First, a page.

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Mastercard Economics Institute Releases Economic Outlook for 2023

As the year 2022 is nearing its end, analysts are looking at the possibilities 2023 can bring.

The Mastercard Economics Institute released its annual forecast for a multi-speed global economy in “Economic Outlook 2023.”

However, what does a multi-speed global economy mean? According to the Mastercard Economics Institute, the multi-speed global economy means that some markets in the economy will feel the impact of inflation and rising interest rates more than others.

Moreover, the Economic Outlook for 2023 shows how a new multi-speed economy will impact growth and consumer spending behavior.

The Economic Outlook 2023 gathered an immense amount of data from public and proprietary data sets and devised models that are intended to study the economic market and patterns of Eastern Europe, the Middle East, and Africa (EEMEA).

Moreover, the economic outlook for 2023 focuses on four themes that will shape the multi-speed global economy. These themes include housing strategy, interest rates, shopping prices and preferences, and shocks and omnichannel.

Housing:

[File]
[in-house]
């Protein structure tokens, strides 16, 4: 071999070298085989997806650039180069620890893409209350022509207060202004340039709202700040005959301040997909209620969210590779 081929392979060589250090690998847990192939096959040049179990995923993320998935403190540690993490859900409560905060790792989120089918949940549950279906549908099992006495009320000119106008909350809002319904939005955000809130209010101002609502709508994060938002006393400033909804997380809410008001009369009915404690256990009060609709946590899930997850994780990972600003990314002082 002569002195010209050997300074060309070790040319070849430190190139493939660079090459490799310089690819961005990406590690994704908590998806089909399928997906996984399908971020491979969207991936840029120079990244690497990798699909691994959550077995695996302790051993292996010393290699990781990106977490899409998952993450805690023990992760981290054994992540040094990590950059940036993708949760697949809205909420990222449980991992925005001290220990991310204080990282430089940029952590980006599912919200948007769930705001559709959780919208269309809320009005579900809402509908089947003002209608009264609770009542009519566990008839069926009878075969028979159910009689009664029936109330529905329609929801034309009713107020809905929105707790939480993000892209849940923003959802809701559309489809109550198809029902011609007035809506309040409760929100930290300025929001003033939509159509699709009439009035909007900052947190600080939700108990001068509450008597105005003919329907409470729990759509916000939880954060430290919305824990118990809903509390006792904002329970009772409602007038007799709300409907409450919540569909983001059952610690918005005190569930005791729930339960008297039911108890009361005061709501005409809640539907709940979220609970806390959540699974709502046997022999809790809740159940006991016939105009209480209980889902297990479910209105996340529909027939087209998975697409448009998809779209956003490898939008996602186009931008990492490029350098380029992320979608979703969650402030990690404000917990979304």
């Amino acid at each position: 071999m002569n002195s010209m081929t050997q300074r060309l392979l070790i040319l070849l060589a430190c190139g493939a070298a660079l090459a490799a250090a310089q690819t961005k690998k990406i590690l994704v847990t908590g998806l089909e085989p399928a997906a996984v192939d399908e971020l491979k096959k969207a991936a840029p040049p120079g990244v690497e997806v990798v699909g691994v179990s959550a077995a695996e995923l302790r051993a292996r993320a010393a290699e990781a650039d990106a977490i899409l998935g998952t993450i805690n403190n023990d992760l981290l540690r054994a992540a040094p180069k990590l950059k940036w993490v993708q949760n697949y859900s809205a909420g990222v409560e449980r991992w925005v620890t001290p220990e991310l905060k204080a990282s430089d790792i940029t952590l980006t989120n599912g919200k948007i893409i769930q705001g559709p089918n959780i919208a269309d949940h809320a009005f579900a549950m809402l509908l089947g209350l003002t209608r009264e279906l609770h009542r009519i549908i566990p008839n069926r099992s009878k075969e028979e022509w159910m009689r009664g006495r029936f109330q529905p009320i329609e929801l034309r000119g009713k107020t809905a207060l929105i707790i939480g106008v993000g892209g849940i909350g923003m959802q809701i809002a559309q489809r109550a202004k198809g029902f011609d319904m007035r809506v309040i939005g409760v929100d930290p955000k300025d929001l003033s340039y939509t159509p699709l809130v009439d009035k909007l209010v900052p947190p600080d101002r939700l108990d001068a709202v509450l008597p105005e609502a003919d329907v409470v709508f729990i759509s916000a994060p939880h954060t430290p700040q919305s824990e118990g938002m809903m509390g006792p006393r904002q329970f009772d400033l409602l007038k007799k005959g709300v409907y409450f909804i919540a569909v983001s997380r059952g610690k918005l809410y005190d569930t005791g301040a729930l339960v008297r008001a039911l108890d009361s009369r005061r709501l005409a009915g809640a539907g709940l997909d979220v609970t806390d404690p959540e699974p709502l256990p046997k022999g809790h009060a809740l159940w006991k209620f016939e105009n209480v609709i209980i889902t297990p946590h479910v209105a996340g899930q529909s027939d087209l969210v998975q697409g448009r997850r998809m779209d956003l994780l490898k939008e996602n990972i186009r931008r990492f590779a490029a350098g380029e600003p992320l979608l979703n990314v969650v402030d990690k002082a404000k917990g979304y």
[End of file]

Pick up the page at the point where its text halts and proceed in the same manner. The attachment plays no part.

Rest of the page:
The outlook suggests that higher interest rates will largely affect the living budget and house spending. Consumers are spending quite broadly today but this pattern will change in 2023. The forecast states that household spending will decrease by 4.5% in 2023.

Shopping Prices and Preferences:

With the higher inflation rates, consumers will spend less broadly than before. The consumer will choose affordable and budget-friendly brands. The report states that consumers have gone grocery shopping up to 31% to reduce food wastage but bought 9% lower goods than the previous year.

Moreover, in UAE, consumers increased their grocery shopping by 28% but spent 24.1% less per visit.

Restaurants and food markets will see a rise in spending. In the UAE, restaurant spending was 30% higher than in 2019.

Inflation Rates:

The Economic Outlook 2023 suggests that higher inflation rates will affect low-income households more stronger. But the forecast suggests that inflation rates will become low as they will fall from 7.1 to 4.1% in developed economies.

Many markets in the Middle East and Africa show a larger gap between the affluent and non-affluent households in 2019 vs 2022 discretionary spending – Morocco (71%), Madagascar (70%), Jordan (60%), Senegal (55%), Kenya (39%) and Zambia (34%).

In Qatar, however, the trend is different. From 2019 to 2022, discretionary spending for affluent cardholders grew 104.9% while discretionary spending for non-affluent cardholders grew 103.9% a difference of 1 percentage point.

Omnichannel:

Businesses with an omnichannel presence are likelier to withstand shocks by meeting the customer where they want to shop. Our analysis suggests that having a multichannel presence provided a 6-percentage point lift in retail sector sales through 2022.

Small and large restaurants were saved from losing an additional 31% of sales during the height of lockdowns with their omnichannel presence.  Similarly, small omnichannel clothing stores outperformed online-only and brick-and-mortar-only firms, growing 10% and 26% faster, respectively.

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